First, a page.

Church Army Inconsistency. The Rector and Mr John Rowberry disapprove of the dancing at Abinger Fair, yet they were both present at the Garden Party given at Abinger Hall two days afterwards, when there was rustic dancing to the music of the same band (the Abinger Drum and Fife Band) which played at the Fair. "What is sauce for the goose is sauce for the gander", and what is right and proper at Abinger Hall cannot be very wicked on Abinger Manor". (Mr Rowberry was a Church Army Captain, and Mr Muggeridge, landlord of the Abinger Hatch, was a Churchwarden).

In the issue dated July 1890 on page 100: "Abinger Fair. On St James' Day, July 25th, the Parish of Abinger will be celebrating its annual festive gathering. The term "Fair", as applied to this occasion seems to be a misnomer - no lord of the manor, so far as we have been able to ascertain, having obtained a charter for holding a fair here. Properly speaking it is Abinger Feast, Wake or Hopping. The origin of these annual festivals dates back in this country to the times of Paganism, when the Christian missionaries, finding it extremely difficult to wean their converts from the observance of these festivities held in honour of their heathen deities and heroes, wisely or otherwise, retained them under altered conditions. As the Jews constantly kept their anniversary feast of dedication in remembrance of Judas Maccabaeus, their deliverer, so it hath been an ancient custom among the Christians of this island to keep a feast every year upon a certain week or day, in remembrance of the finishing of the building of their parish church, and of the first solemn dedicating of it to the service of God, and committing it to the protection of some guardian saint or angel".

If, as we surmise, Abinger Fair is the survival of the patronal dedication feast, it must have existed for near upon a thousand years, and popular customs of such long standing are not easily upset. Could the clergy generally see their way to restore these country wakes to their original intention, as is, happily, being done in some parishes, much good might ensue".

In the following issue, dated August 1890, on page 127: "The Fair this year was of an unusually festive character, and lasted two days. It was attended by a large number of persons, in addition to most of the parishioners, who were evidently attracted in the expectation of witnessing a repetition of the fanatical proceedings of last year. The ghost-frightened Captain, it is true, put in a personal appearance. But his stay was brief, for, having taken a careful survey of the horse-pond, he seems to have arrived at the conclusion that discretion is the better part of valour, and forthwith departed. Harmony reigned supreme throughout both days".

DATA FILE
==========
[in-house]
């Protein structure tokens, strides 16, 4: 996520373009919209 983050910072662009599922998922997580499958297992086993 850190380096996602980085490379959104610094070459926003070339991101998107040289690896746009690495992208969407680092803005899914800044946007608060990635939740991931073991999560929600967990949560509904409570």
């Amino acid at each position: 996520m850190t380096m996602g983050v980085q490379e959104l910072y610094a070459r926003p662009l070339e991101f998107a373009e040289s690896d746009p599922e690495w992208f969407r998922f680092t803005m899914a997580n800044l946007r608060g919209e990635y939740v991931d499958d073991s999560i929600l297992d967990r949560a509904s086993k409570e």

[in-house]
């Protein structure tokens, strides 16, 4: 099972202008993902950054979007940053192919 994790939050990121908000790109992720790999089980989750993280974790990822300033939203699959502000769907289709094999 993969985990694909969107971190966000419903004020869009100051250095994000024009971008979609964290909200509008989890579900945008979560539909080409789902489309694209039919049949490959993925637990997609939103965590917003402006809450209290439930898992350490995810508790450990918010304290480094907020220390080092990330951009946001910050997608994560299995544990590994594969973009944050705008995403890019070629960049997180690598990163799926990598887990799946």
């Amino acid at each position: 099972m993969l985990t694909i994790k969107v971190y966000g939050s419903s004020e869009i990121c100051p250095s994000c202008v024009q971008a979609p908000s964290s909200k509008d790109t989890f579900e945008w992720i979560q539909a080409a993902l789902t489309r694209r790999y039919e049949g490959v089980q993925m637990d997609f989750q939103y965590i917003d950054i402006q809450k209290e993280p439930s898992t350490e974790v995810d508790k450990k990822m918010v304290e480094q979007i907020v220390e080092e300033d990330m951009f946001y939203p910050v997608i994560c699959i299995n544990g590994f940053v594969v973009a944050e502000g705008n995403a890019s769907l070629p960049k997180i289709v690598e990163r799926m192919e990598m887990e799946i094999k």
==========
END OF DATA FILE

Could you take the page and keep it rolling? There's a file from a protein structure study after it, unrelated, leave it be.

Then a year later on page 112, August 1891: Abinger Fair. This fair was held as usual on the feast of St James the Greater, to whom Abinger Church is dedicated. There were the usual amusements, such as merry-go-rounds and music, and the fair was kept up from about 8pm till 11pm. There was no interruption on this occasion either from aggressive Church Army people or over-officious police-constables. In consequence of this non-interference the whole affair from first to last, was perfectly quiet and orderly".

Again in August 1892, on page 350: "Abinger Fair. This fair took place as usual on July 25th. There were the usual amusements. No interruption from the Church Army or the ex. Church Army Captain occurred on this occasion, and consequently the gathering from first to last was quiet and orderly. An extension of one hour was granted to Mr Muggeridge of Abinger Hatch".

From the Abinger and Coldharbour Parish News, September 1996